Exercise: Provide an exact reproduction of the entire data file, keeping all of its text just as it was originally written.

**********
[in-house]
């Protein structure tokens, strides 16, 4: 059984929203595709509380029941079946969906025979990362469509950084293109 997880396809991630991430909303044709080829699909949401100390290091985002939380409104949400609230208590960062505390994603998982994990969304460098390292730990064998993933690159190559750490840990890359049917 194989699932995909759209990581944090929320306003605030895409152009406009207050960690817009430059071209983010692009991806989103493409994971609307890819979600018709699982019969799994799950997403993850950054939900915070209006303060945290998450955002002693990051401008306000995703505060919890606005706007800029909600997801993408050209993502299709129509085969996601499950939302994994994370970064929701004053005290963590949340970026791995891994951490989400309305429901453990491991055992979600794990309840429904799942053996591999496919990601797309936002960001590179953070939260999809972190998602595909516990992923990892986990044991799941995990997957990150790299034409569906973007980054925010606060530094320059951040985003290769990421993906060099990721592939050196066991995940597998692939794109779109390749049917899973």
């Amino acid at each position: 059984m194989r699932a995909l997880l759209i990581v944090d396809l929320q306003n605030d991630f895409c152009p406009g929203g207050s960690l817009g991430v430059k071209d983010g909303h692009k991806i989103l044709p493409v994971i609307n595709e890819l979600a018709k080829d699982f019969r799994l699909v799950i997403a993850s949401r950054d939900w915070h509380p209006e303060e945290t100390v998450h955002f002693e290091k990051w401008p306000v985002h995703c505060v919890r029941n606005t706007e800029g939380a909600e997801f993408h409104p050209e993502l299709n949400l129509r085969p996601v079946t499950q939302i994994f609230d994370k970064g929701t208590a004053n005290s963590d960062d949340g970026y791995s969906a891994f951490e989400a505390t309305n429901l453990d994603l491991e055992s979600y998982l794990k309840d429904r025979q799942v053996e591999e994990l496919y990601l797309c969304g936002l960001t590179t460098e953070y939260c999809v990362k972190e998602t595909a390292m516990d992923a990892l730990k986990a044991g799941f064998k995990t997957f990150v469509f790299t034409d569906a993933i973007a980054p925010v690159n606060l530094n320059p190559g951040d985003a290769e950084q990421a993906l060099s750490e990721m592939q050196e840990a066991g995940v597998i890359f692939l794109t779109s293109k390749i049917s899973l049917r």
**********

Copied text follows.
[in-house]
């Protein structure tokens, strides 16, 4: 059984929203595709509380029941079946969906025979990362469509950084293109 997880396809991630991430909303044709080829699909949401100390290091985002939380409104949400609230208590960062505390994603998982994990969304460098390292730990064998993933690159190559750490840990890359049917 194989699932995909759209990581944090929320306003605030895409152009406009207050960690817009430059071209983010692009991806989103493409994971609307890819979600018709699982019969799994799950997403993850950054939900915070209006303060945290998450955002002693990051401008306000995703505060919890606005706007800029909600997801993408050209993502299709129509085969996601499950939302994994994370970064929701004053005290963590949340970026791995891994951490989400309305429901453990491991055992979600794990309840429904799942053996591999496919990601797309936002960001590179953070939260999809972190998602595909516990992923990892986990044991799941995990997957990150790299034409569906973007980054925010606060530094320059951040985003290769990421993906060099990721592939050196066991995940597998692939794109779109390749049917899973």
């Amino acid at each position: 059984m194989r699932a995909l997880l759209i990581v944090d396809l929320q306003n605030d991630f895409c152009p406009g929203g207050s960690l817009g991430v430059k071209d983010g909303h692009k991806i989103l044709p493409v994971i609307n595709e890819l979600a018709k080829d699982f019969r799994l699909v799950i997403a993850s949401r950054d939900w915070h509380p209006e303060e945290t100390v998450h955002f002693e290091k990051w401008p306000v985002h995703c505060v919890r029941n606005t706007e800029g939380a909600e997801f993408h409104p050209e993502l299709n949400l129509r085969p996601v079946t499950q939302i994994f609230d994370k970064g929701t208590a004053n005290s963590d960062d949340g970026y791995s969906a891994f951490e989400a505390t309305n429901l453990d994603l491991e055992s979600y998982l794990k309840d429904r025979q799942v053996e591999e994990l496919y990601l797309c969304g936002l960001t590179t460098e953070y939260c999809v990362k972190e998602t595909a390292m516990d992923a990892l730990k986990a044991g799941f064998k995990t997957f990150v469509f790299t034409d569906a993933i973007a980054p925010v690159n606060l530094n320059p190559g951040d985003a290769e950084q990421a993906l060099s750490e990721m592939q050196e840990a066991g995940v597998i890359f692939l794109t779109s293109k390749i049917s899973l049917r």